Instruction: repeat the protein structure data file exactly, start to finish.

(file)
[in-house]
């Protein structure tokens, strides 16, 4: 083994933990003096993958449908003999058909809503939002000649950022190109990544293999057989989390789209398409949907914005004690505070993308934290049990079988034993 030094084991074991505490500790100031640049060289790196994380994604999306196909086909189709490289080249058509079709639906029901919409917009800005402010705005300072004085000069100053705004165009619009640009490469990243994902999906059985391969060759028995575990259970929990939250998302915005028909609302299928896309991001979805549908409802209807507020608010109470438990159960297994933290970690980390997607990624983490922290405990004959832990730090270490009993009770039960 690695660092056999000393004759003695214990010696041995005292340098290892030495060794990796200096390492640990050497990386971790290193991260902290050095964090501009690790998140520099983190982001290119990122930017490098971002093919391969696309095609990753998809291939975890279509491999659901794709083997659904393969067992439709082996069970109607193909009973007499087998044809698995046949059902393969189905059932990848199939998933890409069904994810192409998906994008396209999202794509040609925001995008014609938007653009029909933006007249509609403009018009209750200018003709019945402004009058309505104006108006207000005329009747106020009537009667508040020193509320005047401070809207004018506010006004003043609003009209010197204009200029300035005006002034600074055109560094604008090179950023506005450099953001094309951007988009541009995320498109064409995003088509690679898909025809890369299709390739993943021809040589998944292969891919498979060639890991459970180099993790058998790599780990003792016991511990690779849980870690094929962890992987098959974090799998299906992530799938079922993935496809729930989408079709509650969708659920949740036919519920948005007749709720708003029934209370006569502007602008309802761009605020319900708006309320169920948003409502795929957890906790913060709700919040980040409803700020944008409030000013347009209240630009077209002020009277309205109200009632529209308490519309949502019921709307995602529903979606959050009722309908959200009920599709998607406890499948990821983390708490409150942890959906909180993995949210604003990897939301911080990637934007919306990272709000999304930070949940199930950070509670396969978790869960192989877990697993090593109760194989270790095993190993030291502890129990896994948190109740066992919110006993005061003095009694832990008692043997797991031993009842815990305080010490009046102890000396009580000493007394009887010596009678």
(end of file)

[in-house]
């Protein structure tokens, strides 16, 4: 083994933990003096993958449908003999058909809503939002000649950022190109990544293999057989989390789209398409949907914005004690505070993308934290049990079988034993 030094084991074991505490500790100031640049060289790196994380994604999306196909086909189709490289080249058509079709639906029901919409917009800005402010705005300072004085000069100053705004165009619009640009490469990243994902999906059985391969060759028995575990259970929990939250998302915005028909609302299928896309991001979805549908409802209807507020608010109470438990159960297994933290970690980390997607990624983490922290405990004959832990730090270490009993009770039960 690695660092056999000393004759003695214990010696041995005292340098290892030495060794990796200096390492640990050497990386971790290193991260902290050095964090501009690790998140520099983190982001290119990122930017490098971002093919391969696309095609990753998809291939975890279509491999659901794709083997659904393969067992439709082996069970109607193909009973007499087998044809698995046949059902393969189905059932990848199939998933890409069904994810192409998906994008396209999202794509040609925001995008014609938007653009029909933006007249509609403009018009209750200018003709019945402004009058309505104006108006207000005329009747106020009537009667508040020193509320005047401070809207004018506010006004003043609003009209010197204009200029300035005006002034600074055109560094604008090179950023506005450099953001094309951007988009541009995320498109064409995003088509690679898909025809890369299709390739993943021809040589998944292969891919498979060639890991459970180099993790058998790599780990003792016991511990690779849980870690094929962890992987098959974090799998299906992530799938079922993935496809729930989408079709509650969708659920949740036919519920948005007749709720708003029934209370006569502007602008309802761009605020319900708006309320169920948003409502795929957890906790913060709700919040980040409803700020944008409030000013347009209240630009077209002020009277309205109200009632529209308490519309949502019921709307995602529903979606959050009722309908959200009920599709998607406890499948990821983390708490409150942890959906909180993995949210604003990897939301911080990637934007919306990272709000999304930070949940199930950070509670396969978790869960192989877990697993090593109760194989270790095993190993030291502890129990896994948190109740066992919110006993005061003095009694832990008692043997797991031993009842815990305080010490009046102890000396009580000493007394009887010596009678």